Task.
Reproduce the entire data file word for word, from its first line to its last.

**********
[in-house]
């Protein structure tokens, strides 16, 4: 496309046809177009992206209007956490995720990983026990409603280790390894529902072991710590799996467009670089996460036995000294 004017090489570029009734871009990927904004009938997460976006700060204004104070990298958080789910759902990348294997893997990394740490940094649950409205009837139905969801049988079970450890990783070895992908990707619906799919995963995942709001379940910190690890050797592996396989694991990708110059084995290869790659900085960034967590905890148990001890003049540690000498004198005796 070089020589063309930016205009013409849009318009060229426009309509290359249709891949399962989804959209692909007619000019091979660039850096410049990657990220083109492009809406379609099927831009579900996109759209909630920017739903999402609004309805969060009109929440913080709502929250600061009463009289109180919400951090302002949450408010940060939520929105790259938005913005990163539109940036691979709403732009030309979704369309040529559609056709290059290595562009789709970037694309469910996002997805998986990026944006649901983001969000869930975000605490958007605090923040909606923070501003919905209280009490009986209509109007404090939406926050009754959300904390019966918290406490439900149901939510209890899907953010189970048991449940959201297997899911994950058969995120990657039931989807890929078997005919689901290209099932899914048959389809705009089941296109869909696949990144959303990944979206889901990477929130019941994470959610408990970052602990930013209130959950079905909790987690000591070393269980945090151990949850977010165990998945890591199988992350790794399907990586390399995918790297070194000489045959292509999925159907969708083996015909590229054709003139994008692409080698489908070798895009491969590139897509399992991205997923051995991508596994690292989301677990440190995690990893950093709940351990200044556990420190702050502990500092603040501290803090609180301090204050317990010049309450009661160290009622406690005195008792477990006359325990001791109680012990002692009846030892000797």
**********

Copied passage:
[in-house]
């Protein structure tokens, strides 16, 4: 496309046809177009992206209007956490995720990983026990409603280790390894529902072991710590799996467009670089996460036995000294 004017090489570029009734871009990927904004009938997460976006700060204004104070990298958080789910759902990348294997893997990394740490940094649950409205009837139905969801049988079970450890990783070895992908990707619906799919995963995942709001379940910190690890050797592996396989694991990708110059084995290869790659900085960034967590905890148990001890003049540690000498004198005796 070089020589063309930016205009013409849009318009060229426009309509290359249709891949399962989804959209692909007619000019091979660039850096410049990657990220083109492009809406379609099927831009579900996109759209909630920017739903999402609004309805969060009109929440913080709502929250600061009463009289109180919400951090302002949450408010940060939520929105790259938005913005990163539109940036691979709403732009030309979704369309040529559609056709290059290595562009789709970037694309469910996002997805998986990026944006649901983001969000869930975000605490958007605090923040909606923070501003919905209280009490009986209509109007404090939406926050009754959300904390019966918290406490439900149901939510209890899907953010189970048991449940959201297997899911994950058969995120990657039931989807890929078997005919689901290209099932899914048959389809705009089941296109869909696949990144959303990944979206889901990477929130019941994470959610408990970052602990930013209130959950079905909790987690000591070393269980945090151990949850977010165990998945890591199988992350790794399907990586390399995918790297070194000489045959292509999925159907969708083996015909590229054709003139994008692409080698489908070798895009491969590139897509399992991205997923051995991508596994690292989301677990440190995690990893950093709940351990200044556990420190702050502990500092603040501290803090609180301090204050317990010049309450009661160290009622406690005195008792477990006359325990001791109680012990002692009846030892000797």